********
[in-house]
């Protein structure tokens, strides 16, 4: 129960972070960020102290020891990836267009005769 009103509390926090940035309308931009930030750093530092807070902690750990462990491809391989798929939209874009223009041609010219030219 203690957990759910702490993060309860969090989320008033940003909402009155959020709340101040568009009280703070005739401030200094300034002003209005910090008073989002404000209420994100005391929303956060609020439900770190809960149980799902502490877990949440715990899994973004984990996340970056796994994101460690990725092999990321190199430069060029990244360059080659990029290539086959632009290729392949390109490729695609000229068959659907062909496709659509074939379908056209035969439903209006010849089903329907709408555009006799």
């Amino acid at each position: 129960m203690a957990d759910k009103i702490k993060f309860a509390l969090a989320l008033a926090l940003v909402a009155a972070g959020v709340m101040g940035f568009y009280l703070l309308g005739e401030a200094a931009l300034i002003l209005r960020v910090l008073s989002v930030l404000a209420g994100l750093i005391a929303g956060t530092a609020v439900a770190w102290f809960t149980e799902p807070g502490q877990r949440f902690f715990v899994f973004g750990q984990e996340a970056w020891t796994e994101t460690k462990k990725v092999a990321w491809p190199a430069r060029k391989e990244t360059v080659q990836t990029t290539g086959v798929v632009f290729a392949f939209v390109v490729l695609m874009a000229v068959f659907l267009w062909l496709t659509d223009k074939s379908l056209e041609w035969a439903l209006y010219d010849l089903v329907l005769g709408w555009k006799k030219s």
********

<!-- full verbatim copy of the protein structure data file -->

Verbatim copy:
[in-house]
């Protein structure tokens, strides 16, 4: 129960972070960020102290020891990836267009005769 009103509390926090940035309308931009930030750093530092807070902690750990462990491809391989798929939209874009223009041609010219030219 203690957990759910702490993060309860969090989320008033940003909402009155959020709340101040568009009280703070005739401030200094300034002003209005910090008073989002404000209420994100005391929303956060609020439900770190809960149980799902502490877990949440715990899994973004984990996340970056796994994101460690990725092999990321190199430069060029990244360059080659990029290539086959632009290729392949390109490729695609000229068959659907062909496709659509074939379908056209035969439903209006010849089903329907709408555009006799």
């Amino acid at each position: 129960m203690a957990d759910k009103i702490k993060f309860a509390l969090a989320l008033a926090l940003v909402a009155a972070g959020v709340m101040g940035f568009y009280l703070l309308g005739e401030a200094a931009l300034i002003l209005r960020v910090l008073s989002v930030l404000a209420g994100l750093i005391a929303g956060t530092a609020v439900a770190w102290f809960t149980e799902p807070g502490q877990r949440f902690f715990v899994f973004g750990q984990e996340a970056w020891t796994e994101t460690k462990k990725v092999a990321w491809p190199a430069r060029k391989e990244t360059v080659q990836t990029t290539g086959v798929v632009f290729a392949f939209v390109v490729l695609m874009a000229v068959f659907l267009w062909l496709t659509d223009k074939s379908l056209e041609w035969a439903l209006y010219d010849l089903v329907l005769g709408w555009k006799k030219s």